UPDATED 22:27 EDT / APRIL 26 2021


Lyft is selling its self-driving car unit for $550 million to Toyota’s Woven Planet

Lyft Inc. announced today that it’s selling its self-driving car unit Level 5 for $550 million to Woven Planet, a subsidiary of Toyota Motor Co.

Some $200 million will be paid upfront, while the rest of the cash will be paid over a period of five years. The deal follows in the tracks of Uber Technologies Inc., which sold its own self-driving unit, the Advanced Technologies Group, to Amazon.com Inc.-backed autonomous vehicle startup Aurora Innovation Inc. in December.

According to analysts at Cowen & Co., who spoke with management at Lyft shortly after the deal was announced, the company no longer believed it needed to develop the technology in-house and it was time to hand over the reins in what is an expensive area of development.

“They fielded interest from several companies, but believe Toyota’s market-leading position and vision around autonomous vehicle were a good fit,” said Cowen analyst John Blackledge. The deal includes multiyear, nonexclusive commercial agreements under which Woven Planet will be able to work with Lyft’s data as a means to improve safety.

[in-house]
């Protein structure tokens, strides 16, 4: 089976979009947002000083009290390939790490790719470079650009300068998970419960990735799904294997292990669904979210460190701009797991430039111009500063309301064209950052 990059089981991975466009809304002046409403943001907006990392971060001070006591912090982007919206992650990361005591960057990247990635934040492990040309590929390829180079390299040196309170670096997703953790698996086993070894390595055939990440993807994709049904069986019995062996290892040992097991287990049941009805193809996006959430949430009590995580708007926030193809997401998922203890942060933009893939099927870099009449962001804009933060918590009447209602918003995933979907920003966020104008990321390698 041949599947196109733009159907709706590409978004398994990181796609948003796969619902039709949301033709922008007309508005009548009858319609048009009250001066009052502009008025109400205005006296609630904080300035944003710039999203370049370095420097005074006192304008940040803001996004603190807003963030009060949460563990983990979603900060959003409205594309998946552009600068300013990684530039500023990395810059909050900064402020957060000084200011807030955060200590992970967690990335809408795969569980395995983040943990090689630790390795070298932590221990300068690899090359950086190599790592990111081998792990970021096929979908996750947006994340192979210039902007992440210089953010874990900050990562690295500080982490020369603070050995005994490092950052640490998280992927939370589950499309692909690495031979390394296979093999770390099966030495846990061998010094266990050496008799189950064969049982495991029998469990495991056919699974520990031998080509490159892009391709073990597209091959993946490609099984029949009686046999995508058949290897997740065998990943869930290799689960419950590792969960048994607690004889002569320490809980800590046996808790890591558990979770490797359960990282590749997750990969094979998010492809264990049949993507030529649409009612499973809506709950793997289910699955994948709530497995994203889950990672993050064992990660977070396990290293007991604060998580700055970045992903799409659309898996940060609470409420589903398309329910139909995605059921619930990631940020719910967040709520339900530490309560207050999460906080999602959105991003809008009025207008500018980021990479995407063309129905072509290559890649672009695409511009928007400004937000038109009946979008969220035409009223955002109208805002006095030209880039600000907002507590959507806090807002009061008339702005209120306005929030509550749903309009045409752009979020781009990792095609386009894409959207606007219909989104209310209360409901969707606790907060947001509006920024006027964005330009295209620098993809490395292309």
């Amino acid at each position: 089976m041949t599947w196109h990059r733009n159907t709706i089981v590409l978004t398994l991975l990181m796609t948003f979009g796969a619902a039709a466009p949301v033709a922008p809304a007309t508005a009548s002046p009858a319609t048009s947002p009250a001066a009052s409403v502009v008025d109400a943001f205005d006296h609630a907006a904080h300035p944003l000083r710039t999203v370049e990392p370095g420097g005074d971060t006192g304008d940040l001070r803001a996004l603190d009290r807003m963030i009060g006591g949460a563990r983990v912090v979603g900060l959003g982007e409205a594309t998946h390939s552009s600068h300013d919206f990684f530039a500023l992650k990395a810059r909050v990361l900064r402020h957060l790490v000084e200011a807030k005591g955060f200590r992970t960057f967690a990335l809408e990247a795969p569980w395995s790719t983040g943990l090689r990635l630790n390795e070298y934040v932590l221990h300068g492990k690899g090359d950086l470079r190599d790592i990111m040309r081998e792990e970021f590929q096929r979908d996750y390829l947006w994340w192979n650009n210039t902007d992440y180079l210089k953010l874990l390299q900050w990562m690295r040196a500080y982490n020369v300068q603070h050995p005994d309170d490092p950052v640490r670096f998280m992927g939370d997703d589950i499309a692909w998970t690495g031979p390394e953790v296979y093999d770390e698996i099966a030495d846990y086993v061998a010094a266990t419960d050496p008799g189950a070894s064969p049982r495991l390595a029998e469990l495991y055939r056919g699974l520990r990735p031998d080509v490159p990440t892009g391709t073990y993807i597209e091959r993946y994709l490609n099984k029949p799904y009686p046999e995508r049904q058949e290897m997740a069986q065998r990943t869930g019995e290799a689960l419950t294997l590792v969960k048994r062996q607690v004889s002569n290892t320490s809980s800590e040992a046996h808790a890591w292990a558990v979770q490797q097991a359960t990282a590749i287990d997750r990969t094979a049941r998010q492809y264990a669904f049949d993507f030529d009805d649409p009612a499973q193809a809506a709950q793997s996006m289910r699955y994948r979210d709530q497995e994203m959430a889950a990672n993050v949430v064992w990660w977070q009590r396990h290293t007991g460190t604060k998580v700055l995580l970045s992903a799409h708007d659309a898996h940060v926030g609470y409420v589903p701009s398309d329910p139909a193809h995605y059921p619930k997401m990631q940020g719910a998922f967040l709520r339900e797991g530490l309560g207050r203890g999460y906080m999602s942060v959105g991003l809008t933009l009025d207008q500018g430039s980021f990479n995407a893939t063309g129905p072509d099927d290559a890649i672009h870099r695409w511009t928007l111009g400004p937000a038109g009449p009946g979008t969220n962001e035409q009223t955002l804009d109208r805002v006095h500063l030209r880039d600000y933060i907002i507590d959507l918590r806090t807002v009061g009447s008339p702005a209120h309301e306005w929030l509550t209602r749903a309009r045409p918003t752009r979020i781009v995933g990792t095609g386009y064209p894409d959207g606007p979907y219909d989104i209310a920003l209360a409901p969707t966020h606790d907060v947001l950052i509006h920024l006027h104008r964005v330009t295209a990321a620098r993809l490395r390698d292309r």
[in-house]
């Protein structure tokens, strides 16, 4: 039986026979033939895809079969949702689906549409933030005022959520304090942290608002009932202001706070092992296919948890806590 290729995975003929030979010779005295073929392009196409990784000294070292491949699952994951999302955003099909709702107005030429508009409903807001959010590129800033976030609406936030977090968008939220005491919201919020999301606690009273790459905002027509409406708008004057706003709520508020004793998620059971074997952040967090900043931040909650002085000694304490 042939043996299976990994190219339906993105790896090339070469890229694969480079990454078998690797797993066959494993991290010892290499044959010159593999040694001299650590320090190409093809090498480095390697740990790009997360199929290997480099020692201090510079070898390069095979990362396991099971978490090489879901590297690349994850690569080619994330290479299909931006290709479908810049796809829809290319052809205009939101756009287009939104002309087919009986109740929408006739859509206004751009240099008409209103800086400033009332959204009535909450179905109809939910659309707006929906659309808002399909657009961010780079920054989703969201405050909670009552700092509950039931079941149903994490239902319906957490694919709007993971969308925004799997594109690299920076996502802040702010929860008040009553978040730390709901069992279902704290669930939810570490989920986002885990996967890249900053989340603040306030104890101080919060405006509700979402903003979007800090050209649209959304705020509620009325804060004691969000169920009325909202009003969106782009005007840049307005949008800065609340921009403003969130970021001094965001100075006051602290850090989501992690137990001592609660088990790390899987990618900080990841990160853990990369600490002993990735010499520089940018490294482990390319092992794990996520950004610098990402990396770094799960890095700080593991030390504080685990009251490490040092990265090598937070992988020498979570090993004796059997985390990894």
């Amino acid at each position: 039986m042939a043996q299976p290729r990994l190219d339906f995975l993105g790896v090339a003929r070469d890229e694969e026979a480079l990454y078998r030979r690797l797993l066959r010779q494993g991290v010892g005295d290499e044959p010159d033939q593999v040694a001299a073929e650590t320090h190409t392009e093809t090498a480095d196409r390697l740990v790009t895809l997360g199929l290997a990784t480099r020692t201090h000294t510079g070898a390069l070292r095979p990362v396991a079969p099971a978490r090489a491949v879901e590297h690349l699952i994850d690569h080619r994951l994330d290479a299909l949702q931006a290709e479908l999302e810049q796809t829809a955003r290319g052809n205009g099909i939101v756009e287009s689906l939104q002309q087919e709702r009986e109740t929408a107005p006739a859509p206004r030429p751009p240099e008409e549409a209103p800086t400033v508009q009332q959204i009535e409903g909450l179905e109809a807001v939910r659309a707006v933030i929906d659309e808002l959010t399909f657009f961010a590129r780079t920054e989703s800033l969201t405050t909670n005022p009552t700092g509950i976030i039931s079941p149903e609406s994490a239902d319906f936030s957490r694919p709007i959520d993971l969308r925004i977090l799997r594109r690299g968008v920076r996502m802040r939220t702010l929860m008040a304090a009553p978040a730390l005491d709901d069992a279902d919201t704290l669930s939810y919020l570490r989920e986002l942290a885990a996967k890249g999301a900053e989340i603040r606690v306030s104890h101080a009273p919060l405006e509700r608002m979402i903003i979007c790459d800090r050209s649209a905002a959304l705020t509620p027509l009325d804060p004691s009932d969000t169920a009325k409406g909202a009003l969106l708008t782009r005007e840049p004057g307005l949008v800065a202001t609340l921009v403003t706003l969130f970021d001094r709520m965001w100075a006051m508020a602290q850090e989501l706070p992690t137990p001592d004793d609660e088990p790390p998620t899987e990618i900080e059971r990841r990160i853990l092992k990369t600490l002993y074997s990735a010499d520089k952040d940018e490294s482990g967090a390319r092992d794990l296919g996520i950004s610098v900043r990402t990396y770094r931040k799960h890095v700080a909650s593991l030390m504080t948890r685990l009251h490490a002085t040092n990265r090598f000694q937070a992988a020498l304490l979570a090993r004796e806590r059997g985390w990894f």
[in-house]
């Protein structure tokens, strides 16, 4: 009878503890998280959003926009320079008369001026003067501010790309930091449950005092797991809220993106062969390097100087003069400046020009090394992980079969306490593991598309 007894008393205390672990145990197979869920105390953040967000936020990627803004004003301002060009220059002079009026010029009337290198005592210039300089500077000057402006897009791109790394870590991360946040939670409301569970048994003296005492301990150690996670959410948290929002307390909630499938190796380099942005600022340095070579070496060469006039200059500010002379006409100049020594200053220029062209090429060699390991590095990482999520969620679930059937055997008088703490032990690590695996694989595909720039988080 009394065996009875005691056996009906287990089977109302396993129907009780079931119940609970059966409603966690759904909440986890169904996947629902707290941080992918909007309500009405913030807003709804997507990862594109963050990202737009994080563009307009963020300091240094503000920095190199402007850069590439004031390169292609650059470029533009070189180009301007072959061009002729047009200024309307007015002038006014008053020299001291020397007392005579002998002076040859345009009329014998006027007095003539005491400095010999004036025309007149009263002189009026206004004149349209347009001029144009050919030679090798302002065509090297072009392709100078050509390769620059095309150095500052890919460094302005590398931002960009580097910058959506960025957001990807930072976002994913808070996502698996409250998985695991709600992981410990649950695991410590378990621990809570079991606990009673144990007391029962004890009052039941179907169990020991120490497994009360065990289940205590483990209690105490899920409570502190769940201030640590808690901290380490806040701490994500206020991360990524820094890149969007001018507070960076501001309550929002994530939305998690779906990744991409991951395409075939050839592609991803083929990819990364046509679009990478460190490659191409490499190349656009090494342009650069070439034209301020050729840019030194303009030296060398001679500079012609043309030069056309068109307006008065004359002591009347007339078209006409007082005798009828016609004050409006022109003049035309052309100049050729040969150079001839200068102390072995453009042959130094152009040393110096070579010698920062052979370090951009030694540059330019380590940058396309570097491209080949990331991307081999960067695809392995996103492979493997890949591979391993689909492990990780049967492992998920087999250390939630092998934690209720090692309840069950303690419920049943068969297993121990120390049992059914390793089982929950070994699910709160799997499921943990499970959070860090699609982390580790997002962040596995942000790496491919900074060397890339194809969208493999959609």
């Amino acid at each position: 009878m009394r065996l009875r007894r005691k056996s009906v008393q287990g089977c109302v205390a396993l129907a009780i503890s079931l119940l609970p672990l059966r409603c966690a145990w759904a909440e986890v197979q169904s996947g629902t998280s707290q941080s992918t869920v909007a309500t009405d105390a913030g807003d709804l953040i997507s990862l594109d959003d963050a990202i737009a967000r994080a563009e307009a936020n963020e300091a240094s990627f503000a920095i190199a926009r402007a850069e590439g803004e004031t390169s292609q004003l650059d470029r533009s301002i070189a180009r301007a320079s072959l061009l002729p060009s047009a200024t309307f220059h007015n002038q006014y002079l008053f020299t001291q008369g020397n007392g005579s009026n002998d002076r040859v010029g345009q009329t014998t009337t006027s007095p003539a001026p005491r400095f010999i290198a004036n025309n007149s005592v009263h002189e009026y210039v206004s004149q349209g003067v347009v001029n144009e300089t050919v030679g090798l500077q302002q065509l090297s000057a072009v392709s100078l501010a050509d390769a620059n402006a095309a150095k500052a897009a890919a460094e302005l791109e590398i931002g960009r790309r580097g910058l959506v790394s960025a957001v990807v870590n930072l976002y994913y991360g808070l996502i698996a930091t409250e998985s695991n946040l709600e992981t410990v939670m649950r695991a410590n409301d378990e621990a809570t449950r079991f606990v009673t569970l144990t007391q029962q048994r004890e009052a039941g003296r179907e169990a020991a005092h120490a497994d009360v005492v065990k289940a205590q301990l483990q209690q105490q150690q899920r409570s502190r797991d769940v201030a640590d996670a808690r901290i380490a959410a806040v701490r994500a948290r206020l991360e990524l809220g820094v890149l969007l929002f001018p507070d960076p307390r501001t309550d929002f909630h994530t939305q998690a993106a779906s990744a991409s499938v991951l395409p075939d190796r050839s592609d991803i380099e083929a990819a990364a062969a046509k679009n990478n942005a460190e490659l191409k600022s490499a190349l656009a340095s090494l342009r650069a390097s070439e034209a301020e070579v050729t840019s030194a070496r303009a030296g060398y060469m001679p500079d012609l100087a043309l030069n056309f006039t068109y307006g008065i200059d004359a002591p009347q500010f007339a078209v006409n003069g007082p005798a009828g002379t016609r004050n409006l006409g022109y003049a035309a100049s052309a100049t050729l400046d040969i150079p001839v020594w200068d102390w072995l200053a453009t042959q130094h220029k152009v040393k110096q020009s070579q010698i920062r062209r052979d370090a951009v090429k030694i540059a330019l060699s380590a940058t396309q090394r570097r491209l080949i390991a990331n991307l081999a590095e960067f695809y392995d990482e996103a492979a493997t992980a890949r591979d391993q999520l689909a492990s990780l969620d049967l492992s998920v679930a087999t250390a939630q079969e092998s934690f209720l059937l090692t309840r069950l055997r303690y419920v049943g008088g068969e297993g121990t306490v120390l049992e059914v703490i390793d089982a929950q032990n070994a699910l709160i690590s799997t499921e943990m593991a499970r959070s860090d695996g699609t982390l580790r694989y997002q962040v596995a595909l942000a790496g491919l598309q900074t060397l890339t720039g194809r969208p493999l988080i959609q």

“This acquisition assembles a dream team of world-class engineers and scientists to deliver safe mobility technology for the world,” Woven Planet Chief Executive James Kuffner said in a statement. “The Woven Planet team, alongside the team of researchers at Toyota Research Institute, have already established a center of excellence for software development, automated driving, and advanced safety technology within the Toyota Group.”

Lyft said that now it will make some changes to the structure of its organization, with its Open Platform team becoming the Lyft Autonomous team. Like Open Platform, it will focus on the deployment and scaling of third-party self-driving technology on the Lyft network.

“Not only will this transaction allow Lyft to focus on advancing our leading Autonomous platform and transportation network, this partnership will help pull in our profitability timeline,” said Lyft co-founder and President John Zimmer. Assuming the transaction closes within the expected timeframe and the COVID recovery continues, he added, the company believes it can become profitable before interest, taxes, depreciation and amortization in the third quarter.

Photo: quotecatalog/Flickr

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